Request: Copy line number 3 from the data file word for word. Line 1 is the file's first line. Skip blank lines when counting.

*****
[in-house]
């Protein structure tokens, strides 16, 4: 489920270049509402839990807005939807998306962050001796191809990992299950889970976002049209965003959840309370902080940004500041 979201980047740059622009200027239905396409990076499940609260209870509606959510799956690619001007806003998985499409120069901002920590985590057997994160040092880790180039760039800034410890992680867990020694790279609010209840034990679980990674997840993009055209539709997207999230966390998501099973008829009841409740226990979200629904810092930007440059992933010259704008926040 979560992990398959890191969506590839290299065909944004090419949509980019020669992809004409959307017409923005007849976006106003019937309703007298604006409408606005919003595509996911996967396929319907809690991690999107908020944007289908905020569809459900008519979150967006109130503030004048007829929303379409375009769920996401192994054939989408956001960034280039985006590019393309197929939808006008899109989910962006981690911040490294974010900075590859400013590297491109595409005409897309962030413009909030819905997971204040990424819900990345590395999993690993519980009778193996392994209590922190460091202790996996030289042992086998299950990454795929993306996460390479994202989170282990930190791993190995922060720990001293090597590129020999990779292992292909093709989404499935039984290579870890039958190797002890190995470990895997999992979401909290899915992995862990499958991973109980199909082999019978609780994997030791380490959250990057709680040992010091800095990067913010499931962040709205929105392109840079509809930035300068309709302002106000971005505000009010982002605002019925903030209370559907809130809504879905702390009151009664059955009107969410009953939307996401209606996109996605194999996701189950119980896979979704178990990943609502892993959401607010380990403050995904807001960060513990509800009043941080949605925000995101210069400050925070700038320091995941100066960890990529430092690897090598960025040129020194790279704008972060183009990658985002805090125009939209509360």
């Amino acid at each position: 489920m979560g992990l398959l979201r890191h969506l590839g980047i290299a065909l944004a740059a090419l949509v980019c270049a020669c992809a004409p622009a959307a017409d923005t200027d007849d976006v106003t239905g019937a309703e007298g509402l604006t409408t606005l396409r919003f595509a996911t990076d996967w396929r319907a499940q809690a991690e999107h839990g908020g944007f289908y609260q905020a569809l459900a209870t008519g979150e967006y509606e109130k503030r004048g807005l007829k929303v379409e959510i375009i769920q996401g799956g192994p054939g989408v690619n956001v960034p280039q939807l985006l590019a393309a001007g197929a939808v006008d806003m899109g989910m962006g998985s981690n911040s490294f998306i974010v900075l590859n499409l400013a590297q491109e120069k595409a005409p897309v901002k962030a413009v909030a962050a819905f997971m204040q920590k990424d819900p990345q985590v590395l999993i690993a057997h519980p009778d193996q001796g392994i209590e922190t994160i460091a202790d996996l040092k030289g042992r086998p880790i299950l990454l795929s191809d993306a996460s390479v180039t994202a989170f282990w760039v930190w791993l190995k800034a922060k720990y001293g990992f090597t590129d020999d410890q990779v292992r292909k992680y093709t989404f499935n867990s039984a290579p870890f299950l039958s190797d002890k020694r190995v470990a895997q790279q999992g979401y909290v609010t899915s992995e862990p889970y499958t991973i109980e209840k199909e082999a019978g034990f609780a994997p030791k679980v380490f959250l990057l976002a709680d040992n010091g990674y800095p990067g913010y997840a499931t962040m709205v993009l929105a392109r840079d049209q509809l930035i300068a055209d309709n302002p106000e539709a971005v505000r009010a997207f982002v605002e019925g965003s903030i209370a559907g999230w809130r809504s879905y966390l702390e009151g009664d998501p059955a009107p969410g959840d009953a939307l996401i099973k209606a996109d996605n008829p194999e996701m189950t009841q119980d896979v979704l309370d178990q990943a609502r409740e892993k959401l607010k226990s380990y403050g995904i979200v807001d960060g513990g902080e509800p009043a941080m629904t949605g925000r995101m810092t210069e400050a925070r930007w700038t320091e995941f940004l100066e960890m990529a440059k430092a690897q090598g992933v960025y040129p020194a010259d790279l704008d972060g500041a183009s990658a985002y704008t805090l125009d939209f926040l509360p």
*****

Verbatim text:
């Amino acid at each position: 489920m979560g992990l398959l979201r890191h969506l590839g980047i290299a065909l944004a740059a090419l949509v980019c270049a020669c992809a004409p622009a959307a017409d923005t200027d007849d976006v106003t239905g019937a309703e007298g509402l604006t409408t606005l396409r919003f595509a996911t990076d996967w396929r319907a499940q809690a991690e999107h839990g908020g944007f289908y609260q905020a569809l459900a209870t008519g979150e967006y509606e109130k503030r004048g807005l007829k929303v379409e959510i375009i769920q996401g799956g192994p054939g989408v690619n956001v960034p280039q939807l985006l590019a393309a001007g197929a939808v006008d806003m899109g989910m962006g998985s981690n911040s490294f998306i974010v900075l590859n499409l400013a590297q491109e120069k595409a005409p897309v901002k962030a413009v909030a962050a819905f997971m204040q920590k990424d819900p990345q985590v590395l999993i690993a057997h519980p009778d193996q001796g392994i209590e922190t994160i460091a202790d996996l040092k030289g042992r086998p880790i299950l990454l795929s191809d993306a996460s390479v180039t994202a989170f282990w760039v930190w791993l190995k800034a922060k720990y001293g990992f090597t590129d020999d410890q990779v292992r292909k992680y093709t989404f499935n867990s039984a290579p870890f299950l039958s190797d002890k020694r190995v470990a895997q790279q999992g979401y909290v609010t899915s992995e862990p889970y499958t991973i109980e209840k199909e082999a019978g034990f609780a994997p030791k679980v380490f959250l990057l976002a709680d040992n010091g990674y800095p990067g913010y997840a499931t962040m709205v993009l929105a392109r840079d049209q509809l930035i300068a055209d309709n302002p106000e539709a971005v505000r009010a997207f982002v605002e019925g965003s903030i209370a559907g999230w809130r809504s879905y966390l702390e009151g009664d998501p059955a009107p969410g959840d009953a939307l996401i099973k209606a996109d996605n008829p194999e996701m189950t009841q119980d896979v979704l309370d178990q990943a609502r409740e892993k959401l607010k226990s380990y403050g995904i979200v807001d960060g513990g902080e509800p009043a941080m629904t949605g925000r995101m810092t210069e400050a925070r930007w700038t320091e995941f940004l100066e960890m990529a440059k430092a690897q090598g992933v960025y040129p020194a010259d790279l704008d972060g500041a183009s990658a985002y704008t805090l125009d939209f926040l509360p």